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1775. LORD DUNMORl! IN VIRGINIA.
province, the slaves might reasonably doubt his power to give effect to his intentions. Accordingly Lord Dunmore received the accession of only a few hundred negroes, whom ho found an encumbrance far rather than a help. The colonists meanwhile detached a force against him, and his advanced guard under Captain Fordyce was defeated in a skirmish at Great Bridge on the 9th of December. LordDunmore re-embarked, leaving Norfolk in the hands of the Americans. On the plea that their riflemen upon the wharfs prevented him from obtaining supplies, but in truth with unjustifiable severity,he burned to the ground thatwhole town, one ofthemost thriving upon the Chesapeak, and containing no less than eight thousand inhabitants. He lingered for some time longer on the coast, but could achieve nothing beyond this cruel act of vengeance, and at last, sending his liberated slaves to the Westlndies, he quitted the shores of this once loyal and contented Colony for ever.
It was to the north, however, that the principal hopes of the Congress were at this time directed. Earlier in the year, as I have elsewhere shown, they had passed a Resolution renouncing in most explicit terms the idea of any expedition against or into Canada. This resolution, passed on the 1st of June, was by their orders translated into French and distributed along the shores of the St. Lawrence. Yet on the 27th of the same month the same Assembly passed other Resolutions instructing Philip Schuyler, one of their new-made Generals, to proceed without delay to Ticonderaga, and, if he found it practicable, "immediately to take possession of "St. John's and Montreal, and pursue any other measures in "Canada which might have a tendency to promote the peace "and security of these Colonies."* The autumn came on,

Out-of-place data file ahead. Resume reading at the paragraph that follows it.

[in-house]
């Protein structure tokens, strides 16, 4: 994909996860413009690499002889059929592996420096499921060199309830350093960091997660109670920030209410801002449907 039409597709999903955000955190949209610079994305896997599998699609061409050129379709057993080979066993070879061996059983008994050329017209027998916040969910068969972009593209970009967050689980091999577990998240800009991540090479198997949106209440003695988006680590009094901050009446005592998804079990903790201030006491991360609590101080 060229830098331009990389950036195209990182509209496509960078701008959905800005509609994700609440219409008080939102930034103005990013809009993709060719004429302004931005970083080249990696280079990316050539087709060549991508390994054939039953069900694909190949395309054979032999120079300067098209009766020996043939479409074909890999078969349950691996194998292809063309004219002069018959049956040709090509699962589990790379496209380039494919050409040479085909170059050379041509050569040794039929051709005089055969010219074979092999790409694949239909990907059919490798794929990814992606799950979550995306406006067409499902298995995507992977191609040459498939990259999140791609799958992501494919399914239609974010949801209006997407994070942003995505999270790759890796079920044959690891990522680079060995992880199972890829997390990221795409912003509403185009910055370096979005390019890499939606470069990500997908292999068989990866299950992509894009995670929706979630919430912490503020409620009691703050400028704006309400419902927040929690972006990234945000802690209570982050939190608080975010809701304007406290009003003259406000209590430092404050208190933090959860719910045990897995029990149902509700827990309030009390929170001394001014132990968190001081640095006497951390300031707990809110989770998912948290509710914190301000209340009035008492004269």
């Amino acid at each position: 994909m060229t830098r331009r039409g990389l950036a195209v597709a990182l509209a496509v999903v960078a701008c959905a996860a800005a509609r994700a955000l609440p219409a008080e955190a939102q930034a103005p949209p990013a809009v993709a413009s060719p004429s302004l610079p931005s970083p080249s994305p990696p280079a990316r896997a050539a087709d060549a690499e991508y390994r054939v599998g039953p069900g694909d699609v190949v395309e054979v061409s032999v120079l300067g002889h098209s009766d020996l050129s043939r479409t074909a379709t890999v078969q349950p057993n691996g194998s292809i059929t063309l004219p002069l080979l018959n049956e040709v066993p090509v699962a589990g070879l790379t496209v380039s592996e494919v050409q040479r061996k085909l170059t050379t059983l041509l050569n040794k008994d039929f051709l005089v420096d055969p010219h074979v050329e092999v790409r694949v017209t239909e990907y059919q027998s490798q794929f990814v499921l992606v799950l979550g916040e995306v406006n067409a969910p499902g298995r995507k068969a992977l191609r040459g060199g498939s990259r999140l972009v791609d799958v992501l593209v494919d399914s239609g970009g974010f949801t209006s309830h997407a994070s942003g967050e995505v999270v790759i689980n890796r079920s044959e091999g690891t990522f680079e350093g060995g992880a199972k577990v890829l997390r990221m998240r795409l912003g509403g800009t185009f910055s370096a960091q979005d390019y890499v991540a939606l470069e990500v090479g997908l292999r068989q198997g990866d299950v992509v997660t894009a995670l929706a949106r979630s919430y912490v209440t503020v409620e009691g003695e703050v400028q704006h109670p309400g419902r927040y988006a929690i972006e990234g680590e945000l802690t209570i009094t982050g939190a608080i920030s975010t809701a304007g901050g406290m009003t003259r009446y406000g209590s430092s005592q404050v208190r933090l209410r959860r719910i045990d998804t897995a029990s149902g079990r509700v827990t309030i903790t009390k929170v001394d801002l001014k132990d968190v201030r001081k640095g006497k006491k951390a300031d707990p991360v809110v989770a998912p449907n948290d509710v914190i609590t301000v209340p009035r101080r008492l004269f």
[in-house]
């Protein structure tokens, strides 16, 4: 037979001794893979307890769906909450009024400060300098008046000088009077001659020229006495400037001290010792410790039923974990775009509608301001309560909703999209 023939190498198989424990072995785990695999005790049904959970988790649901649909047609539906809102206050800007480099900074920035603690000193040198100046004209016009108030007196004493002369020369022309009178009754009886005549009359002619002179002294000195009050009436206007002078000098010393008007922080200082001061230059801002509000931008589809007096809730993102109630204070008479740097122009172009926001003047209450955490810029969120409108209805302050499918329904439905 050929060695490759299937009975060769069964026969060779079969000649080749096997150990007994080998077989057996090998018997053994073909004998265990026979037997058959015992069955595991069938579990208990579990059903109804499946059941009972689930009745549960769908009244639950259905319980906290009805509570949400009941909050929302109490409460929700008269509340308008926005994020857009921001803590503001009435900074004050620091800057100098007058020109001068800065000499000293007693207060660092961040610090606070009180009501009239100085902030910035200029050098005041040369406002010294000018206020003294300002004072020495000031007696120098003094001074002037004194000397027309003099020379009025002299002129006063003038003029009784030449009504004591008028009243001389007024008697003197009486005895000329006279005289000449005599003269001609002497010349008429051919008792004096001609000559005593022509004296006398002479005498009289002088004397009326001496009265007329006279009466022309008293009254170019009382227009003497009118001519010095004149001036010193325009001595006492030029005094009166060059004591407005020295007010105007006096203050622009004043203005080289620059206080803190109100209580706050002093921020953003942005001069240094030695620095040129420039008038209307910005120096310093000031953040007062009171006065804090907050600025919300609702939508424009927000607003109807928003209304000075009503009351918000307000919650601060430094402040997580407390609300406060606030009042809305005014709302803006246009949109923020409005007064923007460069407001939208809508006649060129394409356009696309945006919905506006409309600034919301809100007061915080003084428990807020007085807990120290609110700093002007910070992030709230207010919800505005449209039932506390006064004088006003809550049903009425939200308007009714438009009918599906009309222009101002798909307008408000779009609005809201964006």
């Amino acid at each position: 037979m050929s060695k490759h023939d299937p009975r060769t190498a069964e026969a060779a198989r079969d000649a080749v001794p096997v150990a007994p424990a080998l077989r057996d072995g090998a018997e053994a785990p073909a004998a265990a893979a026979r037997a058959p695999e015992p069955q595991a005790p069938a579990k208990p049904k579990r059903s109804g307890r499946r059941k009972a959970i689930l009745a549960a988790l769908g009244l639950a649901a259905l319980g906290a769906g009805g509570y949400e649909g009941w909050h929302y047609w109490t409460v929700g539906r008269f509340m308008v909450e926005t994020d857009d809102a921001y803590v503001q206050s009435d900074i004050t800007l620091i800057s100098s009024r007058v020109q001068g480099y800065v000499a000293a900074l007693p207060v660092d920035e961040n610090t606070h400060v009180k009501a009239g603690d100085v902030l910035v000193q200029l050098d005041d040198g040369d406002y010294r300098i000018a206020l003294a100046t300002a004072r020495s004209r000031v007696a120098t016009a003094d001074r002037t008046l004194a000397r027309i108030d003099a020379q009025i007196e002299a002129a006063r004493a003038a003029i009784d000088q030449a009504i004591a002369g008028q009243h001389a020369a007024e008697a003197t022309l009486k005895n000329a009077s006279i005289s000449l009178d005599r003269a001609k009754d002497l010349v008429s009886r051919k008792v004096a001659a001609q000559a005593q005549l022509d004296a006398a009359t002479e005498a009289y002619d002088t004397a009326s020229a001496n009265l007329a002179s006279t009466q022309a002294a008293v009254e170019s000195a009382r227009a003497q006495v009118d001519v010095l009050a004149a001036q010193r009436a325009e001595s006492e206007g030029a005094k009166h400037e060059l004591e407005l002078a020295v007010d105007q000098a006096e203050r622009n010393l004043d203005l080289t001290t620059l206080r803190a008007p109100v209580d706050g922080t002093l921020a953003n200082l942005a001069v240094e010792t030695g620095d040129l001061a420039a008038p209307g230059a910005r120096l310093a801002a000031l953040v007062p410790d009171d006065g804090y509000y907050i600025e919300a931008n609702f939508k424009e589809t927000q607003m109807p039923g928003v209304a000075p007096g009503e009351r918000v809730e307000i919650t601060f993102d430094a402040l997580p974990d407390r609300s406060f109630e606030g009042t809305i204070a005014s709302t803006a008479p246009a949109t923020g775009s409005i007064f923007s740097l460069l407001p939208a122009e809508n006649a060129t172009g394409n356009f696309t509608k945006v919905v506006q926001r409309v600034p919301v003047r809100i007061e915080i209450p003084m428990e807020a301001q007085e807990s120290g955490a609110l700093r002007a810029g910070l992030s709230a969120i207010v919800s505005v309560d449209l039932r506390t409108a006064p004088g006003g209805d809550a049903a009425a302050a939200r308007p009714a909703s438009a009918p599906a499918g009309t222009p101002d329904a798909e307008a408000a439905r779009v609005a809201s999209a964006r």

* Note to Sparks's Washington, vol. ill. p. 41. These last Resolutions being kept secret are not printed in the Journals. Hard task to vindicate on this occasion either the good faith or the consistency of the American rulers! Mr. Sparks attempts it, by pleading that in the interval between their two Resolutions they had received reports that General Carleton was preparing an invasion against themselves. But the apologist forgets that, even some days previous to their Resolution of the 1st of June, they had in the most solemn manner declared themselves in possession of "Indubitable however, before the preparations for this object were complete, and two. or three thousand men collected on Lake Champlain. Then the command devolved on General Montgomery , an officer of courage and skill, much beloved in private life for his generous and honourable qualities, Under him servedEthan Allen; whilst it was intended thatBenedict Arnold, pressing forward from another quarter, should join him upon the St. Lawrence with a body of New England volunteers.